As pointed out by The People’s Coalition on Food Sovereignty , the disconnect between food supply and demand has never been this huge. While almost a billion people around the world sleep hungry at night, tons of food are wasted across fields caused by transportation and market bottlenecks. Every year, a third of the world’s food – amounting to as much as USD 1.2 trillion – is lost or goes to waste. With today’s pandemic, lockdowns and supply chain failures have put this problem into overdrive. To meet this crisis, The People’s Coalition on Food Sovereignty, has issued 9 demands, including priority to local food production and local markets. One of their demands is to lift sanctions and cease all military aggressions which are exacerbated the crisis of hunger.

Another coaltion, the Planetary Coalition, also based in Asia and including partners around the world, calls for “a new earth Democracy” with a wide range of actions including “local biodiverse food systems.” They remind us that “Contrary to what we are made to believe, it is not globalisation that protects people from famines, which it produces and aggravates, but peoples food sovereignty, where people at the community level have the right to produce, choose and consume adequate, healthy and nutritious food, under fair price agreements for local production and exchange.”

A leader in the food sovereignty movement has long been the international peasant’s movement La Via Campesina, a global coalition of 182 organisations in 81 countries. Now they remind us that “As the world reels under the fallout of a pandemic, now is the time to start building an equal, just and liberal society that embraces food sovereignty and solidarity.”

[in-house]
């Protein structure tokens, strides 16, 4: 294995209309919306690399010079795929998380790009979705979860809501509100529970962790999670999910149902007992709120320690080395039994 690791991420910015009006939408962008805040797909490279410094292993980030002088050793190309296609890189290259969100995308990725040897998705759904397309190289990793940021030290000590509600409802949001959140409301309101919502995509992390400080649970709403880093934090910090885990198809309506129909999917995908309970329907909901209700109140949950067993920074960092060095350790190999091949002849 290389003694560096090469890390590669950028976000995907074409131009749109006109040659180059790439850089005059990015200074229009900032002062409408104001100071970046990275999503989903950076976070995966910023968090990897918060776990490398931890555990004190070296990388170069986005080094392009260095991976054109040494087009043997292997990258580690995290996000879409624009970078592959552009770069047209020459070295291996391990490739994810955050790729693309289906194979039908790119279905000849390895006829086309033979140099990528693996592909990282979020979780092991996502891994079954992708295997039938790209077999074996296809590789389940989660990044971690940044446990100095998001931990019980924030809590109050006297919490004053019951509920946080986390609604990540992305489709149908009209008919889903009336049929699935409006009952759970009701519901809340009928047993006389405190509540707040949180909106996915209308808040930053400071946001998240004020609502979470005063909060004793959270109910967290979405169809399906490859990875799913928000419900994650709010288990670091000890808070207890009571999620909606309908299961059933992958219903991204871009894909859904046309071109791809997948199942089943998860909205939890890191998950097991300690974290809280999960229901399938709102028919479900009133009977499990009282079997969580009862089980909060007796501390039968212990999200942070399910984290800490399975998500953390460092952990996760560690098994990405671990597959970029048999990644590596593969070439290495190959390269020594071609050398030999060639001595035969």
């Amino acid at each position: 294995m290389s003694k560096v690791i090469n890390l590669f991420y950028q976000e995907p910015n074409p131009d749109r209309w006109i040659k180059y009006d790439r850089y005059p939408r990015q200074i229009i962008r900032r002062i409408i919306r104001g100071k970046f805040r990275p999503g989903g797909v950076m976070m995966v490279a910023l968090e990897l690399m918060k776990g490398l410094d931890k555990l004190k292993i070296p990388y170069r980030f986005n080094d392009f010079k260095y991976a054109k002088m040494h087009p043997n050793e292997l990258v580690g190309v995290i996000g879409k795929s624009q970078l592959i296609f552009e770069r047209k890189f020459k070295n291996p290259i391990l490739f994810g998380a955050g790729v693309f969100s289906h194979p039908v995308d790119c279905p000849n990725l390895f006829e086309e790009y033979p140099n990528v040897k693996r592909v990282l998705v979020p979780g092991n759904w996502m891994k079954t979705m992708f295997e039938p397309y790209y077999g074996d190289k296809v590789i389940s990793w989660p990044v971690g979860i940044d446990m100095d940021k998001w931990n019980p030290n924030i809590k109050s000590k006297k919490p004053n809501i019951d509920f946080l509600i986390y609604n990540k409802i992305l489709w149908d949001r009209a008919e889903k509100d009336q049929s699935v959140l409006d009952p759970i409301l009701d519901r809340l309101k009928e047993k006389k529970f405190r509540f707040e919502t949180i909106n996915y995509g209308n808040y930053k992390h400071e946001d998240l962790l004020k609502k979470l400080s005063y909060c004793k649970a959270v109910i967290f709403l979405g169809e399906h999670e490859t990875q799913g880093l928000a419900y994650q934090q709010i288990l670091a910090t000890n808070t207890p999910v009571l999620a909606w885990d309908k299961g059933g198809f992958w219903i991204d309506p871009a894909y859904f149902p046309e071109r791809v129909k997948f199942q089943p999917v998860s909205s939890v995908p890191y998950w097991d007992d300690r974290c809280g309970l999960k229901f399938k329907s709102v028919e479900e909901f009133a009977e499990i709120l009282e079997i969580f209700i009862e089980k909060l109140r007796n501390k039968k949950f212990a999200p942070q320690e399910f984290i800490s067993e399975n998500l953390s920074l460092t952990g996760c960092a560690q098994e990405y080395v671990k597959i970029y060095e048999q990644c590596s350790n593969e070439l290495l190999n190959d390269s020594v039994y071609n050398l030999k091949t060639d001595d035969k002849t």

The North African Network for Food Sovereignty has put forward a series of demands and urgent measures in response to the health emergency including support to subsistence farming activities, subsistence stockbreeding, and coastal subsistence. As well as encouraging the consumption of their products through the creation of direct markets and fighting illegal and monopoly speculation.

The Alliance for Food Sovereignty in Africa is working to establish food sovereignty and agroecology as a key policy response to the climate crisis that is negatively impacting Africa. “Agroecology is a reverse response rejecting the industrial monoculture agriculture that contributes more than 90% of greenhouse gas emissions, degrades the environment, depletes biodiversity, erodes diverse cultures, and only feeds less than 30 percent of the world population.”

In the United States there is a rebirth of the Food Sovereignty Movement. This is illustrated by the increased use of urban farms and gardens in the city of Detroit and the program Seeds and Sheep by the Navajo Nation in Utah.

Examples from France, Thailand and Singapore are cited in the article “Grow your own: Urban farming flourishes in coronavirus lockdowns.”

Webinars, online courses and conferences

Increasingly, conferences are taking the form of Webinars so that people can take part from around the world.